We have a simple application process and our quick due diligence process is designed to add value even if we choose not to make an offer. If you get through that you will be offered up to £200k in a tranched deal, typically £25k, £75k, and £100k. We will build a picture together of the progress that will unlock the next tranches, but won’t tie them to milestones (we’ve learned that attempting to predict what the business will look like with the specificity that milestones require is a fool’s errand). We’re all about keeping things simple and transparent, so the offer would be for ordinary shares with other standard terms, and to keep it balanced and fair tranches two and three would only happen if you and Forward Partners want them to. Both sides are free to walk away.
Whilst cash is important what really sets us apart is that we offer more than just investment. You will be invited to come and sit with us in our offices and our expert team of ecommerce startup specialists will be at your disposal at a subsidised day rate. We are practitioners of lean startup and design thinking and have developed a number of tools and processes which help companies build a deep understanding of their customers, build products people will love, and execute quickly and efficiently. See the Forward Thinking section of our website for more details.
Every company is different, but the rough template we work to is to speak with customers and build MVPs to test assumptions before launching a product around month three, gain enough traction to begin Series A discussions by month six, and then close the round by month twelve.
If that sounds exciting then we’d love to hear from you via the application process on our website. We will get back to you within a week.
Please pass this post on to anyone you know who might be interested. Referrers of successful applicants will have our eternal gratitude and be offered a nice lunch or bottle of wine .
It’s a bit of a cliche these days to say that startups should get out of the building and talk to customers, yet not everybody does, and fewer still do it well. I think that’s because it’s easy to think that you already have a good feeling for customers, because talking with them is time consuming, because if you don’t do it the right way it’s easy not to learn anything, and because it takes some people out of their comfort zone. None of these are good reasons to avoid what we see as an essential discipline which often yields huge insights, and we encourage our portfolio companies to make customer conversations a big part of their early work and then a consistent ongoing activity.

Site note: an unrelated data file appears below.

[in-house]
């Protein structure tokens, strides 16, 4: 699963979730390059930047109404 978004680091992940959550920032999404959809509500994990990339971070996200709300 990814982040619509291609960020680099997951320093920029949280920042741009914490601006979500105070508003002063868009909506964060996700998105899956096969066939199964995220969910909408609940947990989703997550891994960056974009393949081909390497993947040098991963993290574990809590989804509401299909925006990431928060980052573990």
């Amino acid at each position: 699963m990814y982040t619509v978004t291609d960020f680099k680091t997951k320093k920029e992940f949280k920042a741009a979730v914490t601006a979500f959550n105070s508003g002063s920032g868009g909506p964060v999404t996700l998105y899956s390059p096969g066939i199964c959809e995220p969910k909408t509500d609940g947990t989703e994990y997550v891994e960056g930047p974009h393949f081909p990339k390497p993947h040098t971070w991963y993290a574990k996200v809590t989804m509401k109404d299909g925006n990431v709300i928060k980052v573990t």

Steve Blank just posted a great example of how powerful talking with customers can be. He’s into week nine of his life sciences accelerator programme and his post tells the story of Tidepool, an open data and software platform for people with Type 1 Diabetes. By week six they had spoken with over 70 patients and medical device manufacturers and the conversations transformed their business and pricing model. Initially they thought they were in a five sided market and needed to concern themselves with patients, app builders, researchers, healthcare providers and medical device manufacturers. Through their conversations they learned that they could pursue a drastically simplified two sided market of patients and device manufacturers. That level of simplification dramatically increases chances of success, but it wasn’t the only thing they learned. Their conversations also revealed that Tidepool would reduce device manufacturers’ churn allowing Tidepool to claim part of the accompanying cost savings for themselves which raised their per user revenue expectations from $36 to $90.
As Steve Blank says “there is no possible way that any team, regardless of how smart they are could figure this out from inside their building.”.